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Rachel-K
Posts: 1,495
Registered: ‎10-19-2006
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Happiness

Some of Messud’s characters begin the novel in a state of happiness and others attain it, but nearly all of them see their happiness threatened or even shattered. How does this come about? Which of them is the victim of outside forces and which is responsible for his or her fall? How would you describe this novel’s vision of happiness? Considering that the typical comedy has a happy (or happy-ish) ending, what do you make of the fact that so many of Messud’s characters end up bereft or disappointed?
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Peppermill
Posts: 6,768
Registered: ‎04-04-2007
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Re: Happiness -- SPOILER

[ Edited ]
Ought you put "SPOILER" on this thread? I just did.

Other than this comment, an outstanding set-up, Rachel. I look forward to the contributions!

Message Edited by Peppermill on 10-04-2007 04:49 PM
"Seize the moments of happiness, love and be loved! That is the only reality in the world, all else is folly. It is the one thing we are interested in here." -- Leo Tolstoy
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Walrus
Posts: 20
Registered: ‎09-28-2007
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Re: Happiness -- SPOILER

Dear Peppermill, Cordell, Fozzie, Ibis, bobzyeruncle and Katelyn and of course Clair M. Thank you for endless discussions and silent debate. It reminded me of long ago college term papers when everyone was trying to milk every meaning possible out of every sentence. In the end the characters are their own- no one really knows what they are thinking or what anyone is really thinking. We react to actions. We do not know pretensions. In a way we are all emperors wearing clothes and hopefully no one will realize we are really naked. That unforunately is life and we all know it or come to realize it with age. When asked once for a meaningful quote I mentioned "Youth is wasted on the Young". I hope I have not forgotten it correctly, but it seems right. Very few people understand it when they are young, but time does fly and before you know it you are pushing 60 or 70 and friends are dying. (Let alone those who died on 9/11) We hope for a better life for our children and grandchildren - history is terrible and has a tendency to repeat. I will enjoy reading any future novels and will search out past novels if I am lucky to be around a few more years.
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IBIS
Posts: 1,735
Registered: ‎11-22-2006
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Re: Happiness -- SPOILER

Walrus, I enjoyed your posts! I hope you join many other discussions!
IBIS

"I am a part of everything that I have read."
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Peppermill
Posts: 6,768
Registered: ‎04-04-2007
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Re: Happiness

A word that I don't remember encountering before:

eudaemonism

Main Entry: eu•dae•mo•nism
Pronunciation: \yü-ˈdē-mə-ˌni-zəm\
Variant(s): or eu•dai•mo•nism \-ˈdī-\
Function: noun
Etymology: Greek eudaimonia happiness, from eudaimōn having a good attendant spirit, happy, from eu- + daimōn spirit — more at demon
Date: 1827

: a theory that the highest ethical goal is happiness and personal well-being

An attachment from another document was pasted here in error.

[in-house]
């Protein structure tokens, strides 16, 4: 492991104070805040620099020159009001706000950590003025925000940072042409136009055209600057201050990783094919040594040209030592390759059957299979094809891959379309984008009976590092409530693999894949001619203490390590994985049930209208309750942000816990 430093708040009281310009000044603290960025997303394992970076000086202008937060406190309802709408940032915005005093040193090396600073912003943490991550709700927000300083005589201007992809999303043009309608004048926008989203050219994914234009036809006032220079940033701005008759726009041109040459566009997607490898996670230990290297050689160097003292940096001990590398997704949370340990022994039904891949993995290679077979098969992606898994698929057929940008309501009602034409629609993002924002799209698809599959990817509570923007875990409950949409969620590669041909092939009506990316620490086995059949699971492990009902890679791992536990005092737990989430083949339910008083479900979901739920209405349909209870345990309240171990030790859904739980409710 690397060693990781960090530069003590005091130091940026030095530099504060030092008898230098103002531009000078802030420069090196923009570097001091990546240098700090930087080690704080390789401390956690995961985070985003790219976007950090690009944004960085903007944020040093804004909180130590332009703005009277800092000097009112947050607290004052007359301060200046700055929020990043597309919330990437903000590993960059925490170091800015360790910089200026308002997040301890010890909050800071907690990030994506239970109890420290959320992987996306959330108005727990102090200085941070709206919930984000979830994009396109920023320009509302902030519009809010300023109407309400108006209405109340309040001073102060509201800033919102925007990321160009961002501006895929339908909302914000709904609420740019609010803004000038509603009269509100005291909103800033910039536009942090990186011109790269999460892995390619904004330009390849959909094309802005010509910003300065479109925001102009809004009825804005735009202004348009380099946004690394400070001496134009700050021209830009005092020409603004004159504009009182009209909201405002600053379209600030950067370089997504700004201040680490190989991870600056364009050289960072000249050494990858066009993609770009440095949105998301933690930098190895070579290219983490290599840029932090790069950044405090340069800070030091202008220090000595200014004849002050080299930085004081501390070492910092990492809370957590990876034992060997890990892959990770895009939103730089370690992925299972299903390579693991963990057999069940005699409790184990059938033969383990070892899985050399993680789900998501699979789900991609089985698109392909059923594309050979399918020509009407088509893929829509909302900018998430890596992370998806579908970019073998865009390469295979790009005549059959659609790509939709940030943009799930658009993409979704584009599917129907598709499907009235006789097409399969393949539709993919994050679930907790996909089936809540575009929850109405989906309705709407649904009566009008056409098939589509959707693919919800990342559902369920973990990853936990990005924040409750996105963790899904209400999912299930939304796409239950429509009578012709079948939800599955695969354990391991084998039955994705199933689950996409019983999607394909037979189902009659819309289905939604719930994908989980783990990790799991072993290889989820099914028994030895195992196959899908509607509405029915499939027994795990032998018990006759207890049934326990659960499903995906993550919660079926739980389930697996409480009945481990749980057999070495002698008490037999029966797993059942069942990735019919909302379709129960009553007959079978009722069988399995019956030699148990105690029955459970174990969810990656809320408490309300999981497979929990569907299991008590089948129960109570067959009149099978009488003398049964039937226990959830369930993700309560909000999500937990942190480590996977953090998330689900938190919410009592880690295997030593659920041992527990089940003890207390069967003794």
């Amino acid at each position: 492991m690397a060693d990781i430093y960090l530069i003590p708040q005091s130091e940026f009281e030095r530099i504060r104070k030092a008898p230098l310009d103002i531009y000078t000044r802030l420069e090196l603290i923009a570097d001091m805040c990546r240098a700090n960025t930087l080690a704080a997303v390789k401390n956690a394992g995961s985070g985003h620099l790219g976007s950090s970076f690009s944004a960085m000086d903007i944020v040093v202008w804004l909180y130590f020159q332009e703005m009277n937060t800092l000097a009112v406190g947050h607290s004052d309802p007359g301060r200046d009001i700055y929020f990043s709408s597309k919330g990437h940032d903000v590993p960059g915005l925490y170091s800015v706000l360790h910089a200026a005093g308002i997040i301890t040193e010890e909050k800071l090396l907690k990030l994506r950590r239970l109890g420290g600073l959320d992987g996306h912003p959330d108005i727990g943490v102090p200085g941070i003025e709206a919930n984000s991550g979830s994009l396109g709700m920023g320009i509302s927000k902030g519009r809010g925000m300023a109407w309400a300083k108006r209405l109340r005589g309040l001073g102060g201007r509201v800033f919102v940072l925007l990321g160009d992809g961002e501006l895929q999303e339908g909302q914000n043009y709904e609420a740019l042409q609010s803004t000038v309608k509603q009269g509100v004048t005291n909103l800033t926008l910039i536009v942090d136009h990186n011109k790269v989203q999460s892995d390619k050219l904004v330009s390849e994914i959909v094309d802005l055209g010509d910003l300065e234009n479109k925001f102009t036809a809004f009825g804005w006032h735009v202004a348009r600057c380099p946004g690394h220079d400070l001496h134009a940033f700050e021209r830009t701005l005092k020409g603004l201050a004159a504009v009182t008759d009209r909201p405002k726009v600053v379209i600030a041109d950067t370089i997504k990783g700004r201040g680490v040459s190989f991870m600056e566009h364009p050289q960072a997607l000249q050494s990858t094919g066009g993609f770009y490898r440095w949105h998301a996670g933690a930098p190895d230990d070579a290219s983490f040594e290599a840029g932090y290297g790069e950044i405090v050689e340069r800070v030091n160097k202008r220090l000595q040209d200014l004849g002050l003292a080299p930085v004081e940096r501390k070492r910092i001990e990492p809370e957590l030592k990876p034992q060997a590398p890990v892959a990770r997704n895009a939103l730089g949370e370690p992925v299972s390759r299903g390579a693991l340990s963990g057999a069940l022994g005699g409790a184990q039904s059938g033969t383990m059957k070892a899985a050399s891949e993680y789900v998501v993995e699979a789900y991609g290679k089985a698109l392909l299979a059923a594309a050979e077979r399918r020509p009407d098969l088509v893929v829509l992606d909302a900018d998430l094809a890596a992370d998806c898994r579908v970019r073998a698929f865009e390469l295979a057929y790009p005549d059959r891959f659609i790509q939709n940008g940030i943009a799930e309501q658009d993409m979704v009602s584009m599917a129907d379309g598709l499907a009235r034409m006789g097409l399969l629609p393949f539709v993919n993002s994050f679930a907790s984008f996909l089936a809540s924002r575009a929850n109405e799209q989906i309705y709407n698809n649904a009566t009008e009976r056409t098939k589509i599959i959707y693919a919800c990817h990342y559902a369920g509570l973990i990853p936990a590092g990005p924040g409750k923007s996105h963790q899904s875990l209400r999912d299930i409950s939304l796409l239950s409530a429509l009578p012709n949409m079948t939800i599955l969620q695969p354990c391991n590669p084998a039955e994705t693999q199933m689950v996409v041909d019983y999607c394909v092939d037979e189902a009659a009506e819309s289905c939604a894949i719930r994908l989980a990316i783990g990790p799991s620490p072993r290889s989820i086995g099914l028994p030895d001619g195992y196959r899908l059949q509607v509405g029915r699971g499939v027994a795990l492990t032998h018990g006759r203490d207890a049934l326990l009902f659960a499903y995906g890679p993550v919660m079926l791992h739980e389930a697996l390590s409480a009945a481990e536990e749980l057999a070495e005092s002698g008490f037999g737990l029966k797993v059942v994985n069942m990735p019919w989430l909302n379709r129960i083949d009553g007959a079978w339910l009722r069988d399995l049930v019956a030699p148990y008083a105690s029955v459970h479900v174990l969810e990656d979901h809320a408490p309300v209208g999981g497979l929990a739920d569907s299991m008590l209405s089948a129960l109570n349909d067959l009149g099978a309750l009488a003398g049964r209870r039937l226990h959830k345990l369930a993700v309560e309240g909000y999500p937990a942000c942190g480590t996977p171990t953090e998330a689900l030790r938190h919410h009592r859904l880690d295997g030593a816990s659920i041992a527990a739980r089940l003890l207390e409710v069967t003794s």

From m-w.com
"Seize the moments of happiness, love and be loved! That is the only reality in the world, all else is folly. It is the one thing we are interested in here." -- Leo Tolstoy
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Pat_T
Posts: 27
Registered: ‎09-05-2007
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Re: Happiness

rkubie wrote:
Some of Messud's characters begin the novel in a state of happiness and others attain it, but nearly all of them see their happiness threatened or even shattered. How does this come about? Which of them is the victim of outside forces and which is responsible for his or her fall? How would you describe this novel's vision of happiness? Considering that the typical comedy has a happy (or happy-ish) ending, what do you make of the fact that so many of Messud's characters end up bereft or disappointed?



By the end of the novel, most, if not all of the characters have been greatly changed by personal setbacks and the events of 9/11. Althought the book takes place in a 9 month period, all of the characters seem much more mature by the last chapter. Each has persued something he or she though would bring happiness but were disappointed. I would argue that none of the characters start in a state of happiness, and the main characters do bring about their own problems by chasing after happiness outside of themselves- either in other people and/or in their careers. All are disappointed, but that leads them to a more realistic and mature view of what can bring happiness, and that brings hope by the ending of the book. Marina has finished her book, and has a new sense of confidence not based on her father's opinion of her, and a more realistic view of marriage. Julius is more sober, more cynical; through the healing of his scars and being constantly reminded of what had happened to him he says, "... and then, I think, eventually you get changed , from the outside in, and you have to absorb it, somehow.(page 451) Both Danielle and Bootie leave New York, and move toward facing life on their own terms- Danielle decides New York is her home and returns there to start fresh. Bootie, with a new name and new identity, becomes a person in motion looking to "take them by surprise." So, I would say by the end of the novel, the characters are closer to a more mature and perhaps lasting happiness.
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